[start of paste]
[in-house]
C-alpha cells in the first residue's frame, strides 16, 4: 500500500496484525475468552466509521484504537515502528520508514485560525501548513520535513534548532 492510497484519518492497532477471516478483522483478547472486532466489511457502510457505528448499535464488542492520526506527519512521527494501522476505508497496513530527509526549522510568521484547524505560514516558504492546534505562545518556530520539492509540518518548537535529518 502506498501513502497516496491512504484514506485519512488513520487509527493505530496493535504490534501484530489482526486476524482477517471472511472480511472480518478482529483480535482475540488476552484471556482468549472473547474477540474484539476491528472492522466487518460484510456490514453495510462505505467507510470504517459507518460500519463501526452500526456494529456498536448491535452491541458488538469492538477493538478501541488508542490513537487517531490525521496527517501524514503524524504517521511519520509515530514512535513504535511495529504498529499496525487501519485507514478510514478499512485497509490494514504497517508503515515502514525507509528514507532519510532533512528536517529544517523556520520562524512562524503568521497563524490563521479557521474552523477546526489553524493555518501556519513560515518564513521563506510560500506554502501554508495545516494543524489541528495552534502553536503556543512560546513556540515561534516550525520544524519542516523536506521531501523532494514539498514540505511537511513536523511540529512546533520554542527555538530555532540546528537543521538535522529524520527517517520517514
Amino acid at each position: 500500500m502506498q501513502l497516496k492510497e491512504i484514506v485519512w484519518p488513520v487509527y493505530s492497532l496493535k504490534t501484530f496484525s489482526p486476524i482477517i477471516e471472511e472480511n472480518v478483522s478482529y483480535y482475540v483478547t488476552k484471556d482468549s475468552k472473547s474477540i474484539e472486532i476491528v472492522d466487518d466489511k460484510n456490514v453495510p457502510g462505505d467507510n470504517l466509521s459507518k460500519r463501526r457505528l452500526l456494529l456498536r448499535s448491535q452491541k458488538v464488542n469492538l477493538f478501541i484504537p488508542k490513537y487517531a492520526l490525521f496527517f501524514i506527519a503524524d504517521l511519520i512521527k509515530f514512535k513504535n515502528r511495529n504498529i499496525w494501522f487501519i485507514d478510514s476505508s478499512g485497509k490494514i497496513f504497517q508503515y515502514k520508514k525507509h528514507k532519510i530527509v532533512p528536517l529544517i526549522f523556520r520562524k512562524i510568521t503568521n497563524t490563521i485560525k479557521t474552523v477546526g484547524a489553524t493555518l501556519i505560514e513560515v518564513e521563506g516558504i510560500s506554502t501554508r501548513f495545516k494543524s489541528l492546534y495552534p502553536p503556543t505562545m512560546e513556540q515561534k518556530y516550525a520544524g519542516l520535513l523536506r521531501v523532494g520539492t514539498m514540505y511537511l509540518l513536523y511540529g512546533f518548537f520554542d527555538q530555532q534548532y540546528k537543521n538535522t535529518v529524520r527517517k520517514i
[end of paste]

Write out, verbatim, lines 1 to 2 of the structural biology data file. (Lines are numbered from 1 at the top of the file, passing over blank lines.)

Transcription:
[in-house]
C-alpha cells in the first residue's frame, strides 16, 4: 500500500496484525475468552466509521484504537515502528520508514485560525501548513520535513534548532 492510497484519518492497532477471516478483522483478547472486532466489511457502510457505528448499535464488542492520526506527519512521527494501522476505508497496513530527509526549522510568521484547524505560514516558504492546534505562545518556530520539492509540518518548537535529518 502506498501513502497516496491512504484514506485519512488513520487509527493505530496493535504490534501484530489482526486476524482477517471472511472480511472480518478482529483480535482475540488476552484471556482468549472473547474477540474484539476491528472492522466487518460484510456490514453495510462505505467507510470504517459507518460500519463501526452500526456494529456498536448491535452491541458488538469492538477493538478501541488508542490513537487517531490525521496527517501524514503524524504517521511519520509515530514512535513504535511495529504498529499496525487501519485507514478510514478499512485497509490494514504497517508503515515502514525507509528514507532519510532533512528536517529544517523556520520562524512562524503568521497563524490563521479557521474552523477546526489553524493555518501556519513560515518564513521563506510560500506554502501554508495545516494543524489541528495552534502553536503556543512560546513556540515561534516550525520544524519542516523536506521531501523532494514539498514540505511537511513536523511540529512546533520554542527555538530555532540546528537543521538535522529524520527517517520517514